Acute myocardial infarction treatment with lisinopril must not be initiated in patients with signs of renal dysfunction, defined as a serum creatinine concentration over 117 μmol/l (2.0 mg/dl) or above and/or proteinuria with more than 500 mg per day. If renal dysfunction develops during treatment with Lisinopril STADA (serum creatinine clearance <30 ml/min, or a doubling of the serum creatinine level measured before treatment) lisinopril must be discontinued.
Haemodialysis: For patients on continued haemodialysis lisinopril is contraindicated.
In concomitant use of lisinopril and poly(acrylonitrile, sodium-2-methylallysulfonate)-high-flux-membrane (eg. AN 69) in dialysis or haemofiltration there is a risk of a hypersensitivity reaction (anaphylactoid reaction) up to shock. First signs of this anaphylaxis are facial swelling, flush, hypotension and dyspnea. The symptoms usually appear within a few minutes after starting haemodialysis. It is advisable, therefore, to use a different dialysis membrane or a different medicine for the treatment of the high blood pressure or reduced cardiac performance.
Increased serum potassium level (hyperkalemia): Especially for patients with pre-existing reduced kidney or heart function treatment with lisinopril could lead to an increased potassium level (hyperkalemia). Treatment with potassium sparing diuretics or potassium preparations as supplementary therapy is not advisable, since this could lead to a significant increase of the serum potassium level. However, should concomitant treatment with the previously mentioned preparations seem indicated, the serum potassium level should be monitored regularly during therapy.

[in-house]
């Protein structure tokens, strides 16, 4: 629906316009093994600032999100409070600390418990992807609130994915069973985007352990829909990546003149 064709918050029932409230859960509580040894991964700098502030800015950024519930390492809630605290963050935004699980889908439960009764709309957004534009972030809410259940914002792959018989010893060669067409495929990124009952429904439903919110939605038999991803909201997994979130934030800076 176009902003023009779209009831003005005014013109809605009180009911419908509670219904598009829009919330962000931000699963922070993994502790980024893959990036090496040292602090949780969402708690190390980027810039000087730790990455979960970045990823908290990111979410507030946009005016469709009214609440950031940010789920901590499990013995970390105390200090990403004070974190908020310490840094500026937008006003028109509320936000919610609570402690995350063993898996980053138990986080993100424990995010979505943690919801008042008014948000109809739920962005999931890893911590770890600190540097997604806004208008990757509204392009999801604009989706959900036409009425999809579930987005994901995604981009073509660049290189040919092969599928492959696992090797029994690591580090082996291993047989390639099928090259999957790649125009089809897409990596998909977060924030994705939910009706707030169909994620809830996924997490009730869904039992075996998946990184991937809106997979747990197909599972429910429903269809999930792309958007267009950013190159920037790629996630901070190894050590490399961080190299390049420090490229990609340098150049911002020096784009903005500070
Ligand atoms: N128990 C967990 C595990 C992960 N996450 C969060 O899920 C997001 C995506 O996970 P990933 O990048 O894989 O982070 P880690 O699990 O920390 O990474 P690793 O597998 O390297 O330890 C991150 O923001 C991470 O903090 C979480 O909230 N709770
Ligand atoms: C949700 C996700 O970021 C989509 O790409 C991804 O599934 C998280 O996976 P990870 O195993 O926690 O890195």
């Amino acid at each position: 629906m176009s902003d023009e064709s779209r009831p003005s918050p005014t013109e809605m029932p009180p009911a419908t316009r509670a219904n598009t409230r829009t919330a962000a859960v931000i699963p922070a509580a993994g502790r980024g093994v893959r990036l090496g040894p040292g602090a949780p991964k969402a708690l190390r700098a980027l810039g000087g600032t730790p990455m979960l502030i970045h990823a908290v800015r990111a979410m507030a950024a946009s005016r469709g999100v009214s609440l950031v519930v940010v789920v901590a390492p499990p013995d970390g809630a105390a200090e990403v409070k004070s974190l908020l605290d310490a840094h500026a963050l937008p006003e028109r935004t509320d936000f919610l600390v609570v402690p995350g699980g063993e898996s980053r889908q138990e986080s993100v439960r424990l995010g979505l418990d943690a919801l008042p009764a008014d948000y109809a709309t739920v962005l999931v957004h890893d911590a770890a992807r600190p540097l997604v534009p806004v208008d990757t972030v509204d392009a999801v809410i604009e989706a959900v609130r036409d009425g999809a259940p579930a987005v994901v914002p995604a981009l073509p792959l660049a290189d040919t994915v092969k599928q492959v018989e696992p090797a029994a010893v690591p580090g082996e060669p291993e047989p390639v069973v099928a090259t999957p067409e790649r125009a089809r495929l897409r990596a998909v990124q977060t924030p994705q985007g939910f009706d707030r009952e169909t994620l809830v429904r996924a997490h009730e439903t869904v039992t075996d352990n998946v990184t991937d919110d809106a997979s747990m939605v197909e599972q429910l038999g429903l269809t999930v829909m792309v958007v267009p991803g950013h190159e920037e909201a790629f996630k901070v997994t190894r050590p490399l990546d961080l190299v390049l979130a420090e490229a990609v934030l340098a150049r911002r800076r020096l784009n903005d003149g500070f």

Primary hyperaldosteronism: Patients suffering from primary hyperaldosteronism usually do not respond to antihypertensives, which efficacy is based on the inhibition of the renin-angiotensin-system. Therefore, the use of lisinopril is not advisable.
Proteinuria: There have been rare cases of patients, especially with reduced kidney function or after the administration of fairly high doses of lisinopril, developing proteinuria. With clinically relevant proteinuria (more than 1 g/day) Lisinopril STADA should be used only after critically weighing expected benefits against potential risks and with regular monitoring of the clinical and laboratory parameters.
LDL lipid apheresis/Desensitisation: During a LDL (low-density lipoprotein) apheresis with dextran sulfate, concomitant use of an ACE inhibitor can lead to life-threatening anaphylactic reactions. Life-threatening anaphylactic reactions (eg. drop of blood pressure, dyspnea, vomiting, allergic skin reactions) can also appear if lisinopril is administered during a desensitisation therapy against insect stings (eg. bees/wasps).
Should a LDL apheresis or a desensitisation therapy against insect stings become necessary, lisinopril should be temporarily replaced by a different medicine (but no ACE inhibitor) against hypertension or myocardial insufficiency.
Tissue swelling/angioneurotic oedema: There have been rare reports of tissue swelling of the face, the extremities, the lips, the tongue, the glottis and/or the larynx in patients treated with ACE inhibitors, including lisinopril. They can appear at any time during therapy. In such cases treatment with Lisinopril STADA must be discontinued immediately, and suitable monitoring of the patient should be instituted.